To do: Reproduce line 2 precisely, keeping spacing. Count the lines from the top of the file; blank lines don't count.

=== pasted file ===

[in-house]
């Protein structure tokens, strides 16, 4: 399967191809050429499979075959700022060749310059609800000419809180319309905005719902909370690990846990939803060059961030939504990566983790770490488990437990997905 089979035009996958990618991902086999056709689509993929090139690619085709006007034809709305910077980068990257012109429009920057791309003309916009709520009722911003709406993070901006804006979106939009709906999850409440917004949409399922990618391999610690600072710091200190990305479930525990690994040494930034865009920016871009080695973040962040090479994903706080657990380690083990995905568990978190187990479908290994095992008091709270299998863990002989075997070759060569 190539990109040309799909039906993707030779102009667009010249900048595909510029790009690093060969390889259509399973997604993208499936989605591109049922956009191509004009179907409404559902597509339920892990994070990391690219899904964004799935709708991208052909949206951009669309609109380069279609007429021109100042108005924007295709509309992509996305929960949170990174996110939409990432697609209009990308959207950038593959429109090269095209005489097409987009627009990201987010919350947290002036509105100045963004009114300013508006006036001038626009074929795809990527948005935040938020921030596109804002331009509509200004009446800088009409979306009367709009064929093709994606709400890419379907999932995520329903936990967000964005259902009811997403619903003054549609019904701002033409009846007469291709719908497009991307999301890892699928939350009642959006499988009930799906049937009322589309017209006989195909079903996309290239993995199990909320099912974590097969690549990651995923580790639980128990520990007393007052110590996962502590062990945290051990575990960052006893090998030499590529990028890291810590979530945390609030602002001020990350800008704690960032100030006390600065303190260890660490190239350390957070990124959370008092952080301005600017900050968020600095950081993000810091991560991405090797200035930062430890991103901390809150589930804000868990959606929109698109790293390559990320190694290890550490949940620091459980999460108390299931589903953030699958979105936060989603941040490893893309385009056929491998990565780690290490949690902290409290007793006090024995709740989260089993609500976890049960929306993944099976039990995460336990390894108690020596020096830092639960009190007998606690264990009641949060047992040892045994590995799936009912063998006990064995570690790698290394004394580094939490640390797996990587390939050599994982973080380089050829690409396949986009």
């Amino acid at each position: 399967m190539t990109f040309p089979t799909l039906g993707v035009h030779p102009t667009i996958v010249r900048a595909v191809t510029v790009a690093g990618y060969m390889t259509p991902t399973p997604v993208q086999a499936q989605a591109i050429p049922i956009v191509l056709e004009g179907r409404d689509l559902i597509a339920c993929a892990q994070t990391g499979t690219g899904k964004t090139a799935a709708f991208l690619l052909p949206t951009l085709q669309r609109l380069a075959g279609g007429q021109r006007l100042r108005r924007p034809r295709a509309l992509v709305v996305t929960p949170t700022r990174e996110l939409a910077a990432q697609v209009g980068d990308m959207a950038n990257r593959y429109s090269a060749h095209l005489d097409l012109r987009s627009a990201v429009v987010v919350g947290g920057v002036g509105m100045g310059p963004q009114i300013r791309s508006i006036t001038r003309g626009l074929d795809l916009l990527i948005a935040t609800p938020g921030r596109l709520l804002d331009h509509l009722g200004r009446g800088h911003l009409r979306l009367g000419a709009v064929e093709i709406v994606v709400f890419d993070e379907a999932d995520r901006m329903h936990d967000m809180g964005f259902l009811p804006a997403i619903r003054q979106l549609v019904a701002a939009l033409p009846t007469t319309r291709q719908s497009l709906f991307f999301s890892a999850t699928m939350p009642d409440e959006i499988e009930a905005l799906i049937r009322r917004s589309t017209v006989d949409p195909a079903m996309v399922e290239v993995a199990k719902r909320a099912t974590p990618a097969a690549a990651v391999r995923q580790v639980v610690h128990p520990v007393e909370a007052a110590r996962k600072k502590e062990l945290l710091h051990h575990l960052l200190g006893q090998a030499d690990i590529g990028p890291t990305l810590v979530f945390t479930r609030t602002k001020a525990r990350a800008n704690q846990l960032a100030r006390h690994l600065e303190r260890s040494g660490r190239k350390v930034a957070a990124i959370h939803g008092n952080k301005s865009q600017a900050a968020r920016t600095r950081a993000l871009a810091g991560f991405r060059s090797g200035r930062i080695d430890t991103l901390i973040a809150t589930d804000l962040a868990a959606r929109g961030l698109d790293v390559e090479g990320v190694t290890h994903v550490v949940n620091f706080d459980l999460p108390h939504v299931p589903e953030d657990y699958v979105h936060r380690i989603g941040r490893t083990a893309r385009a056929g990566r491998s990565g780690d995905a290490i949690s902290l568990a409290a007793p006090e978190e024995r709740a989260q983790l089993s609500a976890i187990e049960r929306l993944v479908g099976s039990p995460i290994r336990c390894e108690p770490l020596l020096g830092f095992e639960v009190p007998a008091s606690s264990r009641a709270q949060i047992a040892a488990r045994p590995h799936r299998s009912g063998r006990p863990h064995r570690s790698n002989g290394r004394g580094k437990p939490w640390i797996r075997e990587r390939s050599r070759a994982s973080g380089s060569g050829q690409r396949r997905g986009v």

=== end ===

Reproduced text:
């Protein structure tokens, strides 16, 4: 399967191809050429499979075959700022060749310059609800000419809180319309905005719902909370690990846990939803060059961030939504990566983790770490488990437990997905 089979035009996958990618991902086999056709689509993929090139690619085709006007034809709305910077980068990257012109429009920057791309003309916009709520009722911003709406993070901006804006979106939009709906999850409440917004949409399922990618391999610690600072710091200190990305479930525990690994040494930034865009920016871009080695973040962040090479994903706080657990380690083990995905568990978190187990479908290994095992008091709270299998863990002989075997070759060569 190539990109040309799909039906993707030779102009667009010249900048595909510029790009690093060969390889259509399973997604993208499936989605591109049922956009191509004009179907409404559902597509339920892990994070990391690219899904964004799935709708991208052909949206951009669309609109380069279609007429021109100042108005924007295709509309992509996305929960949170990174996110939409990432697609209009990308959207950038593959429109090269095209005489097409987009627009990201987010919350947290002036509105100045963004009114300013508006006036001038626009074929795809990527948005935040938020921030596109804002331009509509200004009446800088009409979306009367709009064929093709994606709400890419379907999932995520329903936990967000964005259902009811997403619903003054549609019904701002033409009846007469291709719908497009991307999301890892699928939350009642959006499988009930799906049937009322589309017209006989195909079903996309290239993995199990909320099912974590097969690549990651995923580790639980128990520990007393007052110590996962502590062990945290051990575990960052006893090998030499590529990028890291810590979530945390609030602002001020990350800008704690960032100030006390600065303190260890660490190239350390957070990124959370008092952080301005600017900050968020600095950081993000810091991560991405090797200035930062430890991103901390809150589930804000868990959606929109698109790293390559990320190694290890550490949940620091459980999460108390299931589903953030699958979105936060989603941040490893893309385009056929491998990565780690290490949690902290409290007793006090024995709740989260089993609500976890049960929306993944099976039990995460336990390894108690020596020096830092639960009190007998606690264990009641949060047992040892045994590995799936009912063998006990064995570690790698290394004394580094939490640390797996990587390939050599994982973080380089050829690409396949986009």